The hybrid coating passed all the tests without using masking to protect connectors and the LEDs still had 100% transparency (No loss in lux).

So what about the cost of process?

Since the whole production process is masking and de-masking free then the cost per unit is incredibly low.

Further, the protective properties of the hybrid coating in nearly all cases is superior to the conventional methods.

So, you get a lower cost coating with a higher technical performance.

So, just how good is the hybrid coating as a protective material for LED circuits?

Generally, with protective coatings for electronics then Parylene is considered the gold standard in most cases.

So, we compared Parylene with the hybrid ALD / CVD material.

Property Parylene ALD/CVD Coating
Hardness Soft Hard
Wear resistance/Handling Ease Poor Excellent
Water Vapor Transmission Rate Good Excellent
Temperature Resistance (extended time) 100°C 350°C
Color Gray/white Clear
Adhesion to various materials Poor Excellent
Scalable to large production Poor Excellent
Process Time 8 – 12 hrs. 8 – 12 hrs.
Hydrophobicity Good Good – Excellent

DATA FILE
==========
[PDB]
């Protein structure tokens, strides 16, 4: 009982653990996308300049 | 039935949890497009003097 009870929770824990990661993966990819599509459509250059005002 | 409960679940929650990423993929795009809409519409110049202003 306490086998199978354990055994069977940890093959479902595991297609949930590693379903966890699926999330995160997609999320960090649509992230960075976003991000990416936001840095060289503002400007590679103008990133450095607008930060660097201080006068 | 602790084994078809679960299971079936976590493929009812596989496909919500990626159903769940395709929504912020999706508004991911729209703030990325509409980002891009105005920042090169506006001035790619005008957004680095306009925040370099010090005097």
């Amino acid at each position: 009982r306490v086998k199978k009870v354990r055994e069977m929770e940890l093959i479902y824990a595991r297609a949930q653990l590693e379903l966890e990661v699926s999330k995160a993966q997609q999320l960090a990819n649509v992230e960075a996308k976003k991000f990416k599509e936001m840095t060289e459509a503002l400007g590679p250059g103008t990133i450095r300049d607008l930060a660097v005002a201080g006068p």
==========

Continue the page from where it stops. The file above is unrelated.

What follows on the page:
Cost High Low – Med

What we also identified for the material were some key properties for LEDs.

  • The Water Vapor Transmission Rate (WVTR) is superior to Parylene so the hybrid coating is far more waterproof for the LEDs.
  • Coating adhesion is superior to Parylene and other coatings as the hybrid material covalently bonds to the substrate. So, the lifetime of the material will be better on the circuit.
  • The hybrid coating is UV stable whereas Parylene in general is not. This is an important criteria for coatings exposed outside on LEDs
  • The hybrid coating stayed 100% transparent during testing (no loss of lux). That again is important for LEDs.
  • The coating thickness of the hybrid material is x10 LESS than the Parylene. This aids light transmission and electric connectivity

So, in reality the hybrid ALD / CVD material could just be what the LED industry is looking for in protecting their circuits.

In future articles we will let you know how the material performs on other types of circuits as we have a lot of interest from other areas of the electronics industry.

Need to find out more?

For further information on the hybrid ALD / CVD materials then contact us directly. We can help you trial the coating.

Or, check out the Nexus article, Coating LEDs with a hybrid ALD / CVD Process.

 A superior coating solution for LEDs using a novel new process